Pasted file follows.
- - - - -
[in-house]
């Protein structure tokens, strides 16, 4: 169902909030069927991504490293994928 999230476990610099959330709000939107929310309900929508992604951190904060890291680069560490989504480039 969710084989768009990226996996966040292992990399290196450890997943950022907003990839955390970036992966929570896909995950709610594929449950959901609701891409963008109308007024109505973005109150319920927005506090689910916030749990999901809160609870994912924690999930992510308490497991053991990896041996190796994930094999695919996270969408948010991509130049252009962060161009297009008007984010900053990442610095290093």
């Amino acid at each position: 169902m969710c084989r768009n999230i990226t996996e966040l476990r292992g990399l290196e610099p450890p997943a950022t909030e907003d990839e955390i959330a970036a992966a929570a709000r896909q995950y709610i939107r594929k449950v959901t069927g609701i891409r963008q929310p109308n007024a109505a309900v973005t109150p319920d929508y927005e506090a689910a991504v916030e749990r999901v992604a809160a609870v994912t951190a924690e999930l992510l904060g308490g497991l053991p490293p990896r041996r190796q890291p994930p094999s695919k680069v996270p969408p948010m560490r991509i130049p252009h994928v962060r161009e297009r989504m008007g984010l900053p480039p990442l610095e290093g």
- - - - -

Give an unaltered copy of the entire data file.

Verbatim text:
[in-house]
């Protein structure tokens, strides 16, 4: 169902909030069927991504490293994928 999230476990610099959330709000939107929310309900929508992604951190904060890291680069560490989504480039 969710084989768009990226996996966040292992990399290196450890997943950022907003990839955390970036992966929570896909995950709610594929449950959901609701891409963008109308007024109505973005109150319920927005506090689910916030749990999901809160609870994912924690999930992510308490497991053991990896041996190796994930094999695919996270969408948010991509130049252009962060161009297009008007984010900053990442610095290093």
């Amino acid at each position: 169902m969710c084989r768009n999230i990226t996996e966040l476990r292992g990399l290196e610099p450890p997943a950022t909030e907003d990839e955390i959330a970036a992966a929570a709000r896909q995950y709610i939107r594929k449950v959901t069927g609701i891409r963008q929310p109308n007024a109505a309900v973005t109150p319920d929508y927005e506090a689910a991504v916030e749990r999901v992604a809160a609870v994912t951190a924690e999930l992510l904060g308490g497991l053991p490293p990896r041996r190796q890291p994930p094999s695919k680069v996270p969408p948010m560490r991509i130049p252009h994928v962060r161009e297009r989504m008007g984010l900053p480039p990442l610095e290093g």